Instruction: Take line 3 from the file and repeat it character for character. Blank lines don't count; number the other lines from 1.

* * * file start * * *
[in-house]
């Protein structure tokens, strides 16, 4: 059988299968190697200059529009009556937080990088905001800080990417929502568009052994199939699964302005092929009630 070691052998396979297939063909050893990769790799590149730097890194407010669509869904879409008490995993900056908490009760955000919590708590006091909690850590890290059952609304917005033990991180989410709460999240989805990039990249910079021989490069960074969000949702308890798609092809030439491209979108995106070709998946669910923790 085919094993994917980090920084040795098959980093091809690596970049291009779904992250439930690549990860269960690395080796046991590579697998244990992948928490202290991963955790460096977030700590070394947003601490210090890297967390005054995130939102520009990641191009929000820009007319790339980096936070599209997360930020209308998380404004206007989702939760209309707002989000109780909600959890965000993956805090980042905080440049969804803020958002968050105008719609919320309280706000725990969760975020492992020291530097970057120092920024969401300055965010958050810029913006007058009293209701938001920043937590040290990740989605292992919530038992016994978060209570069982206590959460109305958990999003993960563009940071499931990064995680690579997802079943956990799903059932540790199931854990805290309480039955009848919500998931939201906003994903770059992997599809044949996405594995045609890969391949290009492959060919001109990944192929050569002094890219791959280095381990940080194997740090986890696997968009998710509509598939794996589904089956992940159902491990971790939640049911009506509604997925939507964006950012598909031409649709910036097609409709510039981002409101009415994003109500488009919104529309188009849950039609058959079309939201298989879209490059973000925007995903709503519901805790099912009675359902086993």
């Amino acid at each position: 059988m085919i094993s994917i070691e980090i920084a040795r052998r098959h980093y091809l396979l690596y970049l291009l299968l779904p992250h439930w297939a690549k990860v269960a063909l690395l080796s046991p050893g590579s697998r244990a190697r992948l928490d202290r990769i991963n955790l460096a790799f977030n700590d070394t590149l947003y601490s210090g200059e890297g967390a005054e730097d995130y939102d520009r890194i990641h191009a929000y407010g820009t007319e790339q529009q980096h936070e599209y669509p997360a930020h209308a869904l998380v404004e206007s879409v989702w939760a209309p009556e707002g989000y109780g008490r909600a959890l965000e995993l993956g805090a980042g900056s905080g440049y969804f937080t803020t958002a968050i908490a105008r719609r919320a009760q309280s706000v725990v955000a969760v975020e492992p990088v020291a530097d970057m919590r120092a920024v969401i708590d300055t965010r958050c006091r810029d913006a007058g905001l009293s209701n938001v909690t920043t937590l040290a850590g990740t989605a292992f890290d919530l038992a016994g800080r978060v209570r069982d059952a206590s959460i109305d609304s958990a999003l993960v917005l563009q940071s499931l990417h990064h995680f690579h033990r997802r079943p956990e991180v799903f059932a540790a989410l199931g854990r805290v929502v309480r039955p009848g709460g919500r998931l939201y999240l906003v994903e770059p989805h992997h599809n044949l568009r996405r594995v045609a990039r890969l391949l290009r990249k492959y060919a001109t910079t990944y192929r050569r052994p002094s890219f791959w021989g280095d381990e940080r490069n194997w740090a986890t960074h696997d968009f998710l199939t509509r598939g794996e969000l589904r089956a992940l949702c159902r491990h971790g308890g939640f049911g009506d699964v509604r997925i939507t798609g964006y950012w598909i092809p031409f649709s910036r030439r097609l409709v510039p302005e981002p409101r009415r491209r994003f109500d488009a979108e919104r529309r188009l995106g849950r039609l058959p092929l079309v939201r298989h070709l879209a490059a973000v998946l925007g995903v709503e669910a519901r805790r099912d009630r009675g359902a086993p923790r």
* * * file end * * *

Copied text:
């Amino acid at each position: 059988m085919i094993s994917i070691e980090i920084a040795r052998r098959h980093y091809l396979l690596y970049l291009l299968l779904p992250h439930w297939a690549k990860v269960a063909l690395l080796s046991p050893g590579s697998r244990a190697r992948l928490d202290r990769i991963n955790l460096a790799f977030n700590d070394t590149l947003y601490s210090g200059e890297g967390a005054e730097d995130y939102d520009r890194i990641h191009a929000y407010g820009t007319e790339q529009q980096h936070e599209y669509p997360a930020h209308a869904l998380v404004e206007s879409v989702w939760a209309p009556e707002g989000y109780g008490r909600a959890l965000e995993l993956g805090a980042g900056s905080g440049y969804f937080t803020t958002a968050i908490a105008r719609r919320a009760q309280s706000v725990v955000a969760v975020e492992p990088v020291a530097d970057m919590r120092a920024v969401i708590d300055t965010r958050c006091r810029d913006a007058g905001l009293s209701n938001v909690t920043t937590l040290a850590g990740t989605a292992f890290d919530l038992a016994g800080r978060v209570r069982d059952a206590s959460i109305d609304s958990a999003l993960v917005l563009q940071s499931l990417h990064h995680f690579h033990r997802r079943p956990e991180v799903f059932a540790a989410l199931g854990r805290v929502v309480r039955p009848g709460g919500r998931l939201y999240l906003v994903e770059p989805h992997h599809n044949l568009r996405r594995v045609a990039r890969l391949l290009r990249k492959y060919a001109t910079t990944y192929r050569r052994p002094s890219f791959w021989g280095d381990e940080r490069n194997w740090a986890t960074h696997d968009f998710l199939t509509r598939g794996e969000l589904r089956a992940l949702c159902r491990h971790g308890g939640f049911g009506d699964v509604r997925i939507t798609g964006y950012w598909i092809p031409f649709s910036r030439r097609l409709v510039p302005e981002p409101r009415r491209r994003f109500d488009a979108e919104r529309r188009l995106g849950r039609l058959p092929l079309v939201r298989h070709l879209a490059a973000v998946l925007g995903v709503e669910a519901r805790r099912d009630r009675g359902a086993p923790r």